First recorded by Big Joe Williams’ Washboard Blues Singers (1935).
Also recorded by Muddy Waters (1953), Mose Allison (1960), Georgia Fame (1963).
Hit versions by The Orioles (R&B #8 1952), Them (US #102/UK #10 1964).
From the wiki: “‘Baby, Please Don’t Go’ is a Blues song which has been called ‘one of the most played, most arranged, and most rearranged pieces in Blues history’ by music historian Gerard Herzhaft. Delta Blues musician Big Joe Williams popularized it with several versions beginning in 1935. The song’s roots have been traced back to nineteenth-century slave songs, dealing with themes of bondage and imprisonment. In 1952, a Doo-wop version by The Orioles reached the R&B Top 10 (an early 45 rpm issue available only on red vinyl); Muddy Waters’ 1953 recording recast the song as an electric Chicago Blues ensemble piece, influencing many subsequent renditions.
Written and first recorded by Bob Dylan (1965).
Hit versions by Them (1965 |GER #12 1973), The Byrds (from the Easy Rider soundtrack 1969).
Also recorded by Dion (1965), The Byrds (1965, released 1987), (as “Baby Blue”) by The Seldom Scene (1973), The Animals (1977).
Live performance, 1966:
From the wiki: “‘It’s All Over Now, Baby Blue’ was written and performed by Bob Dylan and featured on his 1965 Bringing It All Back Home album. The song was originally recorded with Dylan’s acoustic guitar and harmonica and William E. Lee’s bass guitar the only instrumentation. Dylan’s two previous albums, The Times They Are A-Changin’ and Another Side of Bob Dylan both ended with a farewell song, ‘Restless Farewell’ and ‘It Ain’t Me, Babe’ respectively. ‘It’s All Over Now, Baby Blue’ concludes Bringing It All Back Home in consistent fashion. Dylan played the song for Donovan in his hotel room during his May 1965 tour of England in a scene shown in the D. A. Pennebaker documentary Don’t Look Back; a version of the song is also included on the soundtrack to Martin Scorsese’s documentary No Direction Home. In a 2005 readers’ poll reported in Mojo, ‘It’s All Over Now, Baby Blue’ was listed as the #10 all-time-best Bob Dylan song.
Based on “Help Me (Get the Feeling)” by Ray Sharpe & The King Curtis Orchestra (1966).
Also recorded (as “Help Me”) by Owen Gray (1966).
Inspired by “Gloria” by Them (1964).
Hit album version by Aretha Franklin (1967).
Also recorded by Julie Driscoll & Brian Auger With The Trinity (1968), Nina Simone (1969).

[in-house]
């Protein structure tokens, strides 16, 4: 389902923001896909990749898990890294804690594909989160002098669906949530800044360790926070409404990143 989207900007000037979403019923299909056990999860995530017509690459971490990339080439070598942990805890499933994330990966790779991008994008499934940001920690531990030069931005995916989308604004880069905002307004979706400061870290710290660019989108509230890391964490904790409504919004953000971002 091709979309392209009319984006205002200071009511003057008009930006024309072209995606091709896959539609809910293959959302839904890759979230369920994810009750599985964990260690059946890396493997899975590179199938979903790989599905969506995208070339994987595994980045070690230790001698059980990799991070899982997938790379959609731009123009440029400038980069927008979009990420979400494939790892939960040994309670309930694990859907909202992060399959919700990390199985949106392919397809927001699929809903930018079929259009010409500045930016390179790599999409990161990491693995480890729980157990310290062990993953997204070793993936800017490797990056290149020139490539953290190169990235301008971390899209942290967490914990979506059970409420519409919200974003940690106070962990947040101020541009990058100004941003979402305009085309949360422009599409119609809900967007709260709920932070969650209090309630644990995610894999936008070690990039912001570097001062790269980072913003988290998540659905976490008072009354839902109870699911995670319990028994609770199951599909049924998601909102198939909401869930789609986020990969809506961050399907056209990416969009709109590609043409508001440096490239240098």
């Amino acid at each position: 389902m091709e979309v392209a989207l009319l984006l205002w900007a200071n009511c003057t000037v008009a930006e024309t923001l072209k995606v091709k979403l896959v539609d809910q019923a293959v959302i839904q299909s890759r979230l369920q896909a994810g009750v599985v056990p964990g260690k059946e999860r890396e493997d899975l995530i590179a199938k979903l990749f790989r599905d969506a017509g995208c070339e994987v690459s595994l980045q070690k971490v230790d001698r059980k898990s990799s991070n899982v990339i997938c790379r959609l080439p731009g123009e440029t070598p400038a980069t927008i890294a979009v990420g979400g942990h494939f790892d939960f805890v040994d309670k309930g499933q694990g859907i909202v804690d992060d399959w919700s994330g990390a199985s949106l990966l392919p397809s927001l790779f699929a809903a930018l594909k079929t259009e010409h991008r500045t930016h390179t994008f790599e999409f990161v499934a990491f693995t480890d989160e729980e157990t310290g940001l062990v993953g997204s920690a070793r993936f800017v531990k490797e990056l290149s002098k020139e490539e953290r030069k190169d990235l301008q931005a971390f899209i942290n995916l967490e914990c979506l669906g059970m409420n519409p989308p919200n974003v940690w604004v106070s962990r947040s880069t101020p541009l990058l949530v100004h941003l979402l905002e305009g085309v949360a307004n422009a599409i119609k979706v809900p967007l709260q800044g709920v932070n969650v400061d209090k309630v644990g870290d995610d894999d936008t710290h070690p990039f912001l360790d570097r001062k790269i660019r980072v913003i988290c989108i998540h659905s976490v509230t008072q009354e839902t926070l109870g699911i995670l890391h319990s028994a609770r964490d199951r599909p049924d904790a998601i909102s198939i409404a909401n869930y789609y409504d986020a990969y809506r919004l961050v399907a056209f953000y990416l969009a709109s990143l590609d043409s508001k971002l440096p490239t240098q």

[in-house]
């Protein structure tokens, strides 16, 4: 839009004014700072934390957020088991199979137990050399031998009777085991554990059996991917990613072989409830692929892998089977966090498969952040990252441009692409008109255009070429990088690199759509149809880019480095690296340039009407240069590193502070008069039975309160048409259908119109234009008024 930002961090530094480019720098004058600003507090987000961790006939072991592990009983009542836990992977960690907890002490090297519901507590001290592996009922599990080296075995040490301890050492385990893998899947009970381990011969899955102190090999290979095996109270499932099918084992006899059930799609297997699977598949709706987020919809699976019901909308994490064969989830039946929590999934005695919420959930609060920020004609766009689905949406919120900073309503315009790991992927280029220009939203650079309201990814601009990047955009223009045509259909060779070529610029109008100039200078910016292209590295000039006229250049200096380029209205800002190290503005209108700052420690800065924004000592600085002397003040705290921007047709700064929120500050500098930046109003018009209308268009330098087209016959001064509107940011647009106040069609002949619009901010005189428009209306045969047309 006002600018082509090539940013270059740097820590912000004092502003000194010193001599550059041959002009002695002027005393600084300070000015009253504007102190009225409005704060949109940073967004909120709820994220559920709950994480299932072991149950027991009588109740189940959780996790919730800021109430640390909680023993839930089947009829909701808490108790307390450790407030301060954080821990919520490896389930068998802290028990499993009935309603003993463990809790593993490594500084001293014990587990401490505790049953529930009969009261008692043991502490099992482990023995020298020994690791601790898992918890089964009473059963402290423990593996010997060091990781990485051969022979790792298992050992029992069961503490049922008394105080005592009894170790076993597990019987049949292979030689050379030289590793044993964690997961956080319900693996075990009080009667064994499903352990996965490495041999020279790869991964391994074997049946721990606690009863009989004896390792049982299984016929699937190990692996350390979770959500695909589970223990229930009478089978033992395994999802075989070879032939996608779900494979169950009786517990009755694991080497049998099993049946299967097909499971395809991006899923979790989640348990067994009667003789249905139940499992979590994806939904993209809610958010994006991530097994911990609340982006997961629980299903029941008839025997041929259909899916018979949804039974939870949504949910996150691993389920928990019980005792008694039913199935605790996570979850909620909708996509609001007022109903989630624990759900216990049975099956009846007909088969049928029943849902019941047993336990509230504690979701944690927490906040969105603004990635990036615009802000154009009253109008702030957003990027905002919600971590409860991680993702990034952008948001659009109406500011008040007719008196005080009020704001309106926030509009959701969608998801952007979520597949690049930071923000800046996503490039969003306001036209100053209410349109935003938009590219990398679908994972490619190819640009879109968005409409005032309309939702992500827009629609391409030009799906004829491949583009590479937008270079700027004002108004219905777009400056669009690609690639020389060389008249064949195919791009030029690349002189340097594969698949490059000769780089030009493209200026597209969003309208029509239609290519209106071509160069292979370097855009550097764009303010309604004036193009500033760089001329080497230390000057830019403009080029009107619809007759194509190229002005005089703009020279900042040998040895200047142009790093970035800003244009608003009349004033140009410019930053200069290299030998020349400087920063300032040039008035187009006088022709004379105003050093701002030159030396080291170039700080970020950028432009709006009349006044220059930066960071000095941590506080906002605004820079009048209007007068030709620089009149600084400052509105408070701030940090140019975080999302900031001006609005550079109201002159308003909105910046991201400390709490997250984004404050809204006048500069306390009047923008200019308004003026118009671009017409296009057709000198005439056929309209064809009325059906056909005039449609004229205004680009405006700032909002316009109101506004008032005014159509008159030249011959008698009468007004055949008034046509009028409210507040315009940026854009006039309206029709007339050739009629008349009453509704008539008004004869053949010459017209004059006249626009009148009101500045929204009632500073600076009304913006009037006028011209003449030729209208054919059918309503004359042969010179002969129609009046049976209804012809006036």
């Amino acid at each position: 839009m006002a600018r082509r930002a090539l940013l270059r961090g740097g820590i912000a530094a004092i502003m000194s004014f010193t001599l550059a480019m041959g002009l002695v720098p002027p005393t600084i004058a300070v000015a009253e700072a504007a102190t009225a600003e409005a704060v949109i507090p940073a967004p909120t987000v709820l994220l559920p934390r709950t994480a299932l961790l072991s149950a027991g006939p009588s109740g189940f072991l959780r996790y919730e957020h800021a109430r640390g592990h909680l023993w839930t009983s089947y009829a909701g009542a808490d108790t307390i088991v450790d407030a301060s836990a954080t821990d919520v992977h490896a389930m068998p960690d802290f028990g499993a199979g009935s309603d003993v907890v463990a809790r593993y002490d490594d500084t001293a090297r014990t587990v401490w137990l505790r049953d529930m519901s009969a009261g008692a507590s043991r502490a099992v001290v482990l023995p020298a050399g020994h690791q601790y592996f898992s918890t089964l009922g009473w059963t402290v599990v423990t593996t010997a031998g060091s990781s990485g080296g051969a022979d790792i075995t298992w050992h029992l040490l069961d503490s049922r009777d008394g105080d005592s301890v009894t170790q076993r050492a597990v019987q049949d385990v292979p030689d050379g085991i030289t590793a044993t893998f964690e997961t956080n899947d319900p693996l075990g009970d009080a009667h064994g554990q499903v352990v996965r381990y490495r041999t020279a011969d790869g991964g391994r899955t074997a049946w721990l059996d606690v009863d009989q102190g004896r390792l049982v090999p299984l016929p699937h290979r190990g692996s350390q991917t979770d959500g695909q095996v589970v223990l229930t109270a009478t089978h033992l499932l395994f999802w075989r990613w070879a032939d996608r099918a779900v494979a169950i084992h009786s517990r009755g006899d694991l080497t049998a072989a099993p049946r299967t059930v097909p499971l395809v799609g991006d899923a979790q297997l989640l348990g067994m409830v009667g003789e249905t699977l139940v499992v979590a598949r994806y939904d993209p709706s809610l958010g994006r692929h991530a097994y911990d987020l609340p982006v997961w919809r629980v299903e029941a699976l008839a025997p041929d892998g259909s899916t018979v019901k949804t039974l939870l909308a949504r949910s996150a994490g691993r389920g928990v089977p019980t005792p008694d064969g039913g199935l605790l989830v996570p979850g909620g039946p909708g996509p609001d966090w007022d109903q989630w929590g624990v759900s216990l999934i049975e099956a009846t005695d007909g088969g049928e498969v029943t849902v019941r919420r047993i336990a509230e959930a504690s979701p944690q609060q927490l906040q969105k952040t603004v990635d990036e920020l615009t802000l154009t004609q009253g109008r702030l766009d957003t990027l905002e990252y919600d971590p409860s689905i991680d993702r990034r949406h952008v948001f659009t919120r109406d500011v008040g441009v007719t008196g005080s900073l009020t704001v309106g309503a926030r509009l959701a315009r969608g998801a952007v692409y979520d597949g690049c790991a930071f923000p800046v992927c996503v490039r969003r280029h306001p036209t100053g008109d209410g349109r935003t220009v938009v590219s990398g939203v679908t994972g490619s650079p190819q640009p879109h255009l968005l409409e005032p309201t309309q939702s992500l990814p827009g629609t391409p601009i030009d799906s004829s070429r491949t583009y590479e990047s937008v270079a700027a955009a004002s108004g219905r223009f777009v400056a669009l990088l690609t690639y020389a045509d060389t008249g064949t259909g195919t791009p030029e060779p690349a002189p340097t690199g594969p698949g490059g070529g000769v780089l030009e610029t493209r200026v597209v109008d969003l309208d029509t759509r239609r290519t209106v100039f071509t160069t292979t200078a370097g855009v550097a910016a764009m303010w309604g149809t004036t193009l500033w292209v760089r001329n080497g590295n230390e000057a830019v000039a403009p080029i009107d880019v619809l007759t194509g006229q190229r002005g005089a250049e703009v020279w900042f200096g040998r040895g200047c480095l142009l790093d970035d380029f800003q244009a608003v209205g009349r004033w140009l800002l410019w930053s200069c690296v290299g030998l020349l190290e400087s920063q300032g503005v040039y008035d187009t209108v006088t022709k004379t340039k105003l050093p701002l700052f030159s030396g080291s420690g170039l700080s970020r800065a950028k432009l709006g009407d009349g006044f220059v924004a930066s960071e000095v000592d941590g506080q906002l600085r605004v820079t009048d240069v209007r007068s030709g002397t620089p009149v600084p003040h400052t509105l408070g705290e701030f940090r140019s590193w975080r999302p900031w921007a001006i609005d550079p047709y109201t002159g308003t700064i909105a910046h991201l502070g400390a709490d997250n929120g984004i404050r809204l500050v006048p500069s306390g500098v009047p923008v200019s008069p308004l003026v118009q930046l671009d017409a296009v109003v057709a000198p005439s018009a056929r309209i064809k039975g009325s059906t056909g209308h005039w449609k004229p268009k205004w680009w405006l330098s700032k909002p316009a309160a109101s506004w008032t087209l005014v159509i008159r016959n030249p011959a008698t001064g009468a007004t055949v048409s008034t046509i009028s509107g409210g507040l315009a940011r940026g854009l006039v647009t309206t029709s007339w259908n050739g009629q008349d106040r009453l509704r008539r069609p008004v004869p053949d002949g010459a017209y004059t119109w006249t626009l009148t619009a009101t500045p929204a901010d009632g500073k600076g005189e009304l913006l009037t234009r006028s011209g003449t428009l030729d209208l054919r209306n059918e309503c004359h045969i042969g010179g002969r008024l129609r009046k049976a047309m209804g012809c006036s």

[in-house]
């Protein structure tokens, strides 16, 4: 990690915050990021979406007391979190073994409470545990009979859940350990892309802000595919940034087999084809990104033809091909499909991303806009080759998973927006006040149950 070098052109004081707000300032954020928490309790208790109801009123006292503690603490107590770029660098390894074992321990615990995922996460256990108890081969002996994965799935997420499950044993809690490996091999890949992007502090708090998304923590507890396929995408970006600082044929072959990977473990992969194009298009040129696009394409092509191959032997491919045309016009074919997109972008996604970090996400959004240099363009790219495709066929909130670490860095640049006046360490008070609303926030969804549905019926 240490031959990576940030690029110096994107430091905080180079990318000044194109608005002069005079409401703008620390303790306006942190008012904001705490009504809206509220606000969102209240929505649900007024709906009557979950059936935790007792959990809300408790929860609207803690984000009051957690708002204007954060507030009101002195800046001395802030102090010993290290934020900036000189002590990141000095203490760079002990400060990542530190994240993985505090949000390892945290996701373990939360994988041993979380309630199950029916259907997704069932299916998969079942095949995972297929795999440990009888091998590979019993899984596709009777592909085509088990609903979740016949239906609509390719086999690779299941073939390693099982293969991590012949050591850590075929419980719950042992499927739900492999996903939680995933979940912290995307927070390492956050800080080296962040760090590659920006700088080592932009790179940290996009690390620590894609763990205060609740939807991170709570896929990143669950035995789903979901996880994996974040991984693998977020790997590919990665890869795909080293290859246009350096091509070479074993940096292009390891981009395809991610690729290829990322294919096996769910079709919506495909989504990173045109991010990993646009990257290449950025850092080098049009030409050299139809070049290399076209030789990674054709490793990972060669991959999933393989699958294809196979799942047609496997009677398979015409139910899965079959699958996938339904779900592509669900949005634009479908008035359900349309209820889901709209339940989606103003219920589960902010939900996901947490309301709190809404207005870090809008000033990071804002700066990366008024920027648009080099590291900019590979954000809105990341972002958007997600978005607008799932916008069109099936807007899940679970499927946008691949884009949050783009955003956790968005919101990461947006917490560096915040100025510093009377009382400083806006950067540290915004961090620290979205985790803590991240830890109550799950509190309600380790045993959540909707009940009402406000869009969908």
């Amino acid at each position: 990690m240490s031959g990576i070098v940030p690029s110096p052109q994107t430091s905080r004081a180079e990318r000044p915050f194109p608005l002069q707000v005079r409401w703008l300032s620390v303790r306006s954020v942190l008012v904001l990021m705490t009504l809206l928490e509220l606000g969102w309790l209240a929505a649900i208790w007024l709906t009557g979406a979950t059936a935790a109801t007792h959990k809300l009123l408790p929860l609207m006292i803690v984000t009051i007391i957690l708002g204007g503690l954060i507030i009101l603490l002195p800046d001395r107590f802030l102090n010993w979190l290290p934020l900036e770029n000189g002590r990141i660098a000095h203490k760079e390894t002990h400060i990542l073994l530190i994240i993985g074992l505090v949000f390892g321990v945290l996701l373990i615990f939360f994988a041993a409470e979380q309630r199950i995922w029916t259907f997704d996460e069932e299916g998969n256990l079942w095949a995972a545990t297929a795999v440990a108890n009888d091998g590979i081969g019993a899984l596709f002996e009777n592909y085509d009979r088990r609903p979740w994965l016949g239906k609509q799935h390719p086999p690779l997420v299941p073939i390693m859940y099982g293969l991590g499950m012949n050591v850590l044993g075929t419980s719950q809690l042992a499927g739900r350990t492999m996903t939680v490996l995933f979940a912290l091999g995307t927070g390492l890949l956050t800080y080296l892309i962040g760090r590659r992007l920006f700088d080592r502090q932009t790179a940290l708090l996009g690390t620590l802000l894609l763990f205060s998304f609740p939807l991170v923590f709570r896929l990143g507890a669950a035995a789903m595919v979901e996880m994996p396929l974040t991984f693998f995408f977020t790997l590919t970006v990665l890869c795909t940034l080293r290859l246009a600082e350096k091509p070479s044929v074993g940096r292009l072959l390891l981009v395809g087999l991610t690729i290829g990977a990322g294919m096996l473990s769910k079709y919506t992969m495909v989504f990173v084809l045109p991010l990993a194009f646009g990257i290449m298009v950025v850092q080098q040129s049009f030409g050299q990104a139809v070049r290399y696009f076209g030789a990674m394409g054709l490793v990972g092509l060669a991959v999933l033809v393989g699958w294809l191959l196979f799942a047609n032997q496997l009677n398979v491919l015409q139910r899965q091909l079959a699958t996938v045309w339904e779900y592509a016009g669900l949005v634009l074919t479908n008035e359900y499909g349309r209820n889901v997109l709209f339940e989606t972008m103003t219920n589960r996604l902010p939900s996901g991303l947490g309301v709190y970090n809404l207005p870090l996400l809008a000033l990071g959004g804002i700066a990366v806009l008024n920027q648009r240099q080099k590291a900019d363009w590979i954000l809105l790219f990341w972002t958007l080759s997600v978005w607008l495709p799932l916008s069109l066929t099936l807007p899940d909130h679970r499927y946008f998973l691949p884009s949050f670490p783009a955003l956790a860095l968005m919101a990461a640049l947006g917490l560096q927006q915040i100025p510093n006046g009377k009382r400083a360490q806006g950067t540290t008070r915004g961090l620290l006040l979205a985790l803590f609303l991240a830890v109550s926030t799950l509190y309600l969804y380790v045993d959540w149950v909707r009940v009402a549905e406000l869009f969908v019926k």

Also recorded (as “Instant Groove”) by King Curtis (1969).
From Vinyl Witness: “One of the more interesting musical reinventions in 60′s Soul & Pop is ‘Help Me’ by Ray Sharpe with the King Curtis Orchestra. The track is revered among collectors as one of the first appearances by a young James ‘Jimi’ Marshall Hendrix on guitar. Jimi Hendrix at the time was in King Curtis’s band, who backed Sharpe on this track. In addition to the early notoriety, the song went on to have unexpected second and third lives.
“‘Help Me’ began as a simple progression from King Curtis, Atlantic Records’ go-to band leader at the time. It was based on the recent hit, ‘Gloria‘, by Them.
Written by Van Morrison and first recorded by Them (1964).
Hit versions by Them (US #93/UK #10 1965), The Shadows of Knight (US #10 1966), Van Morrison & John Lee Hooker (UK #31 1993).
From the wiki: “Van Morrison said that he wrote ‘Gloria’ while he performed with the Monarchs in Germany in the summer of 1963. He started to perform it at the Maritime Hotel when he returned to Belfast and joined up with The Gamblers to form the band Them. He would ad-lib lyrics as he performed, sometimes stretching the song to fifteen or twenty minutes. After signing a contract with Dick Rowe and Decca, Them went to London for a recording session at Decca Three Studios in West Hampstead on 5 July 1964.
“The band members of Them were said to be bitterly disappointed by this decision made by Decca and Decca Records co-owner (and Radio Caroline co-director) Phil Solomon. Session musician and songwriter Phil Coulter (‘Puppet on a String’, ‘Saturday Night‘) remarked: ‘They bitched to me a lot but they wouldn’t dare to have said anything to Solomon.’
“Them was said to have a ‘certain grim satisfaction’ as Lulu’s recording reached #50 and then dropped off the charts. Jimmy Page played guitar on Them’s arrangement. Andy White (best known for replacing Ringo Starr on drums on The Beatles’ first single, ‘Love Me Do’) and Tommy Scott performed backing vocals with Coulter on keyboards.
“Them’s ‘Here Comes the Night’ became the group’s second UK Top-10 and their first US Top-40 hit.”
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